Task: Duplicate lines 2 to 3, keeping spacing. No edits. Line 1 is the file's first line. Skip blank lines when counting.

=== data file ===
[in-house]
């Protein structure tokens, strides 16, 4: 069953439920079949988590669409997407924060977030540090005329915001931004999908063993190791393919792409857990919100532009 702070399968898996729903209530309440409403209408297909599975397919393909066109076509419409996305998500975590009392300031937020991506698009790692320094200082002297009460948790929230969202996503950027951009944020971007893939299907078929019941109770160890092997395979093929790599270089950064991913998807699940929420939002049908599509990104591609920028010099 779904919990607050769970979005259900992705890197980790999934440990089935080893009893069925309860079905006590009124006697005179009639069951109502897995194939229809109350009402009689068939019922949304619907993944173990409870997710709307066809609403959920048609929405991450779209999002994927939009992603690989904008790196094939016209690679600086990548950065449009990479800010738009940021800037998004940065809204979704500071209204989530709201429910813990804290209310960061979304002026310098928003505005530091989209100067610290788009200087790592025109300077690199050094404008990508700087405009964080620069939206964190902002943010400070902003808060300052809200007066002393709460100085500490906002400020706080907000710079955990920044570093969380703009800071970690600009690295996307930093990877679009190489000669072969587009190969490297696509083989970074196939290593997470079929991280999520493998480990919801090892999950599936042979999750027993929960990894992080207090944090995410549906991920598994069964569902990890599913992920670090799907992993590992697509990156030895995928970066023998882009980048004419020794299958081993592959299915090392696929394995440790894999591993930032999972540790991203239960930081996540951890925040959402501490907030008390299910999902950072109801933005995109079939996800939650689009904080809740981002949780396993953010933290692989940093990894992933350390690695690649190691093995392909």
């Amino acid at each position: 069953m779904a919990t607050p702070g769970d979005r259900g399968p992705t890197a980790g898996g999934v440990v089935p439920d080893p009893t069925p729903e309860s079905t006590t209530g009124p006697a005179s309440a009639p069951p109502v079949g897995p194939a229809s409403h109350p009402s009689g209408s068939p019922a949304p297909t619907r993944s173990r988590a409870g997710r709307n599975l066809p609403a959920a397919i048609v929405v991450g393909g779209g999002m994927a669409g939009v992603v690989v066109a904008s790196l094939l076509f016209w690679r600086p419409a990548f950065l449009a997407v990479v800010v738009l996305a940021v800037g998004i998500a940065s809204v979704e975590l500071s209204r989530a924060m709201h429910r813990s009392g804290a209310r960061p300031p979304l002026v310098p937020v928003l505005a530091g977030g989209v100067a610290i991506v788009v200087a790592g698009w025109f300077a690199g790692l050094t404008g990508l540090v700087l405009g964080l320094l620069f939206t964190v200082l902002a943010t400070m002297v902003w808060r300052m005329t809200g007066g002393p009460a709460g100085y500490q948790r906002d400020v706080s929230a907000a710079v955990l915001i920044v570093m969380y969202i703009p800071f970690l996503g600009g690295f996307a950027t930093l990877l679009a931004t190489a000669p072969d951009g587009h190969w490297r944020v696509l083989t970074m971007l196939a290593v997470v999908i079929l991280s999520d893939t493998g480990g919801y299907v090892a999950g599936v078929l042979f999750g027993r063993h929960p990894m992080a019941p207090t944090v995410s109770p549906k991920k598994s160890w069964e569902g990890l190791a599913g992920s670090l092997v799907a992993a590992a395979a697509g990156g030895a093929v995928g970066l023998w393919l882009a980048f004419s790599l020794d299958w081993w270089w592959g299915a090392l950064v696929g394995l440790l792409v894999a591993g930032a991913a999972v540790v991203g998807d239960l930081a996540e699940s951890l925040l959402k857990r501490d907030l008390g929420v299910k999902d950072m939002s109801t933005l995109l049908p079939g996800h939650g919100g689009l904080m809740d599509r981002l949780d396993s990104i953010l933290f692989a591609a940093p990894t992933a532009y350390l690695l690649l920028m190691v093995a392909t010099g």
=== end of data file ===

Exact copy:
């Protein structure tokens, strides 16, 4: 069953439920079949988590669409997407924060977030540090005329915001931004999908063993190791393919792409857990919100532009 702070399968898996729903209530309440409403209408297909599975397919393909066109076509419409996305998500975590009392300031937020991506698009790692320094200082002297009460948790929230969202996503950027951009944020971007893939299907078929019941109770160890092997395979093929790599270089950064991913998807699940929420939002049908599509990104591609920028010099 779904919990607050769970979005259900992705890197980790999934440990089935080893009893069925309860079905006590009124006697005179009639069951109502897995194939229809109350009402009689068939019922949304619907993944173990409870997710709307066809609403959920048609929405991450779209999002994927939009992603690989904008790196094939016209690679600086990548950065449009990479800010738009940021800037998004940065809204979704500071209204989530709201429910813990804290209310960061979304002026310098928003505005530091989209100067610290788009200087790592025109300077690199050094404008990508700087405009964080620069939206964190902002943010400070902003808060300052809200007066002393709460100085500490906002400020706080907000710079955990920044570093969380703009800071970690600009690295996307930093990877679009190489000669072969587009190969490297696509083989970074196939290593997470079929991280999520493998480990919801090892999950599936042979999750027993929960990894992080207090944090995410549906991920598994069964569902990890599913992920670090799907992993590992697509990156030895995928970066023998882009980048004419020794299958081993592959299915090392696929394995440790894999591993930032999972540790991203239960930081996540951890925040959402501490907030008390299910999902950072109801933005995109079939996800939650689009904080809740981002949780396993953010933290692989940093990894992933350390690695690649190691093995392909």
């Amino acid at each position: 069953m779904a919990t607050p702070g769970d979005r259900g399968p992705t890197a980790g898996g999934v440990v089935p439920d080893p009893t069925p729903e309860s079905t006590t209530g009124p006697a005179s309440a009639p069951p109502v079949g897995p194939a229809s409403h109350p009402s009689g209408s068939p019922a949304p297909t619907r993944s173990r988590a409870g997710r709307n599975l066809p609403a959920a397919i048609v929405v991450g393909g779209g999002m994927a669409g939009v992603v690989v066109a904008s790196l094939l076509f016209w690679r600086p419409a990548f950065l449009a997407v990479v800010v738009l996305a940021v800037g998004i998500a940065s809204v979704e975590l500071s209204r989530a924060m709201h429910r813990s009392g804290a209310r960061p300031p979304l002026v310098p937020v928003l505005a530091g977030g989209v100067a610290i991506v788009v200087a790592g698009w025109f300077a690199g790692l050094t404008g990508l540090v700087l405009g964080l320094l620069f939206t964190v200082l902002a943010t400070m002297v902003w808060r300052m005329t809200g007066g002393p009460a709460g100085y500490q948790r906002d400020v706080s929230a907000a710079v955990l915001i920044v570093m969380y969202i703009p800071f970690l996503g600009g690295f996307a950027t930093l990877l679009a931004t190489a000669p072969d951009g587009h190969w490297r944020v696509l083989t970074m971007l196939a290593v997470v999908i079929l991280s999520d893939t493998g480990g919801y299907v090892a999950g599936v078929l042979f999750g027993r063993h929960p990894m992080a019941p207090t944090v995410s109770p549906k991920k598994s160890w069964e569902g990890l190791a599913g992920s670090l092997v799907a992993a590992a395979a697509g990156g030895a093929v995928g970066l023998w393919l882009a980048f004419s790599l020794d299958w081993w270089w592959g299915a090392l950064v696929g394995l440790l792409v894999a591993g930032a991913a999972v540790v991203g998807d239960l930081a996540e699940s951890l925040l959402k857990r501490d907030l008390g929420v299910k999902d950072m939002s109801t933005l995109l049908p079939g996800h939650g919100g689009l904080m809740d599509r981002l949780d396993s990104i953010l933290f692989a591609a940093p990894t992933a532009y350390l690695l690649l920028m190691v093995a392909t010099g």